Naquin’s background is unique. The 2012 draft was weak in terms of college position players, but Naquin was nonetheless the second one selected at 15th overall. And while there was much debate over his ability to stay in center field, as well as his ultimate power ceiling, scouts were universal in their praise for the Texas A&M product’s hit tool after he led the Big 12 conference in batting average during each of his final two years as an Aggie.
His minor league career was filled with good-but-not-great seasons as he moved up the ladder (probably more slowly than Cleveland anticipated), but he got the call in 2016 and showed unexpected power on his way to 2.1 WAR in 116 games. It’s a figure he’s yet to match, as the following years were defined by injuries and inconsistent performance that saw him waver between fourth outfielder and Quad-A status. Out of time, and out of patience, Naquin was suddenly a six-year free agent looking for work this winter. The Reds offered him the best deal in terms of the combination of money and opportunity, and he’s certainly taken advantage of it. Read the rest of this entry »
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Chin Music is back on schedule. The traveling co-host chair stays put in New York as the sole proprietor of the Joe Sheehan Newsletter (that would be Joe Sheehan) joins me for a rousing discussion of baseball and, of course, other things. We begin by discussing the breaking news of Albert Pujols‘ release, John Means‘ no-no, parity in the standings and whether the San Francisco Giants are real. Sadly, we had a guest, an interview took place, and it was wonderful, but I regret to inform you that technical issues took it all away from us. The internet can be cruel sometimes. All is explained before the show starts. We finish up with emails on minor league assignments, the perks of working for a team, and how to get into baseball media, before delving into Joe’s career path and the wonderfully relaxing Pokemon Snap. As always, we hope you enjoy, and thank you for listening. Note: We had some audio issues with Joe, especially in the first segment; we did our best with it.
Music by Nice Ghost.
Building off of yesterday’s American League conference call agendas, let’s move on to the National League and see what’s on the docket for the teams of the senior circuit.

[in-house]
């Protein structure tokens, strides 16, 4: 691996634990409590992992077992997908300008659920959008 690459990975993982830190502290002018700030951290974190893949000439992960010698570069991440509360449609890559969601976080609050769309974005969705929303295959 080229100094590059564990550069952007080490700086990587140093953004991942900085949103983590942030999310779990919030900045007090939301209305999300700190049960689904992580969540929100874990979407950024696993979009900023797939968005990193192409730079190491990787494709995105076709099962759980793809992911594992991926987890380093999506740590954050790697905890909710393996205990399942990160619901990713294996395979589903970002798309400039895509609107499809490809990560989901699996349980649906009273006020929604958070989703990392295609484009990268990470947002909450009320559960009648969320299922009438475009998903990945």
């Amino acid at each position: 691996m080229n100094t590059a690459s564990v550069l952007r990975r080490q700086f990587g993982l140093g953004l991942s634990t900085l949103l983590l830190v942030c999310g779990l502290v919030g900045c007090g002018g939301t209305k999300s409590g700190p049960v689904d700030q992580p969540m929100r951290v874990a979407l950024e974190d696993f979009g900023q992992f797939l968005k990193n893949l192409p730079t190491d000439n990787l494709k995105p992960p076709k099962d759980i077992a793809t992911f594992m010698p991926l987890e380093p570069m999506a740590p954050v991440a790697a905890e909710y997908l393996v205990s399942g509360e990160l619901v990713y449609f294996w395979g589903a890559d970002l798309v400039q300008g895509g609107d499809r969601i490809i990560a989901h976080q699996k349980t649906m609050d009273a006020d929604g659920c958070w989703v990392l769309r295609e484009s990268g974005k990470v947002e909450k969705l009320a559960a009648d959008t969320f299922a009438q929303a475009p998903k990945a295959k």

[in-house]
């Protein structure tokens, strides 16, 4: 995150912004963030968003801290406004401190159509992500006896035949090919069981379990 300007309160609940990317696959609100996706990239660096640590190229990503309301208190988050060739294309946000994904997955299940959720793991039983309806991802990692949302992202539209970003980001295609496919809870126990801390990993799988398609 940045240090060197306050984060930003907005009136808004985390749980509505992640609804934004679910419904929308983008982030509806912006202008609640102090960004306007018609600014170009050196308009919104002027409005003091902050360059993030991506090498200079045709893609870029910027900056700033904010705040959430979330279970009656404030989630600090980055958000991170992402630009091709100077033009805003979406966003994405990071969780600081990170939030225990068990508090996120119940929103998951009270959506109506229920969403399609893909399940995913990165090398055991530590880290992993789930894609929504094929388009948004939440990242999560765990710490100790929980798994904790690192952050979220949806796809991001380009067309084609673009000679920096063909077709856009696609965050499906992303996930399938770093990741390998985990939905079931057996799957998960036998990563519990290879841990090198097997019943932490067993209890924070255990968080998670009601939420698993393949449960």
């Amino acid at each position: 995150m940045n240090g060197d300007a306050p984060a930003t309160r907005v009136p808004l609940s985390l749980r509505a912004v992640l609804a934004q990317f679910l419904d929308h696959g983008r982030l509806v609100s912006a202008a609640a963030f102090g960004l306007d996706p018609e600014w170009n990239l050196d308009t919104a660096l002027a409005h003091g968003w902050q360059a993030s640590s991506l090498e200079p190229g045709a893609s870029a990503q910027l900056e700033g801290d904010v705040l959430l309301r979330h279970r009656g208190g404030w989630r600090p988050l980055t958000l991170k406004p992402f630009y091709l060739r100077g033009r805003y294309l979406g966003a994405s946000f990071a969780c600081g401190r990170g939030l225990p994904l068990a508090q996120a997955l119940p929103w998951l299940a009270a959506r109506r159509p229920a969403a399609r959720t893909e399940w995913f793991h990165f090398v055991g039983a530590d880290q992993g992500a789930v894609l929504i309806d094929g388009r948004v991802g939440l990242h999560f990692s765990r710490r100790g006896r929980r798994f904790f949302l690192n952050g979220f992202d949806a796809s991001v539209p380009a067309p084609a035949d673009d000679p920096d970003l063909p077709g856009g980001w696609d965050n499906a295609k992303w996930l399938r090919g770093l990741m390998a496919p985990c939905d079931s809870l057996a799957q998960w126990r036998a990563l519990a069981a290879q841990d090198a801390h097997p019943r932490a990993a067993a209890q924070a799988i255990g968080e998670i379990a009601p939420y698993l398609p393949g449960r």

Throughout the season, most teams hold weekly meetings with their baseball leadership group, usually involving those at a director level or higher. These are often done via conference call or Zoom, as sometimes there is an executive with the team on a road trip and various scouting officials can be spread across the country (or even internationally) checking out players. Sometimes it’s a brief check-in just to see what everyone is up to, but around once a month, it’s time to dig deep on the road ahead and talk about some specific tasks to address needs and issues. While one month in the books is still a small sample size, it’s enough to get a vibe of where your team is at, and where it at least might be going, so I put together some bullet points for each team’s call this week. Read the rest of this entry »
Chin Music comes a day early this week due to a scheduled COVID-19 vaccine dose. The co-host chair is considering claiming permanent residency in New York as Sports Illustrated Senior Writer Stephanie Apstein joins me to babble about baseball. We begin by discussing the Dodgers/Padres rivalry, the upside-down AL Central standings, using a home run derby as a tie breaker, and as happens on most shows, a quick check-in on the CBA situation. Then we are joined by Nick Groke, Rockies beat writer for The Athletic, who provides a frank and entertaining discussion of what’s going on in Colorado, from the resignation of GM Jeff Bridich to where we go from here. We finish up with emails on Zack Greinke and how the Astros scandal effects players’ Hall of Fame chances, before delving into Stephanie’s upcoming trip (maybe, probably) to Tokyo to cover the Olympic Games. As always, we hope you enjoy, and thank you for listening.
Music by Mint Mile.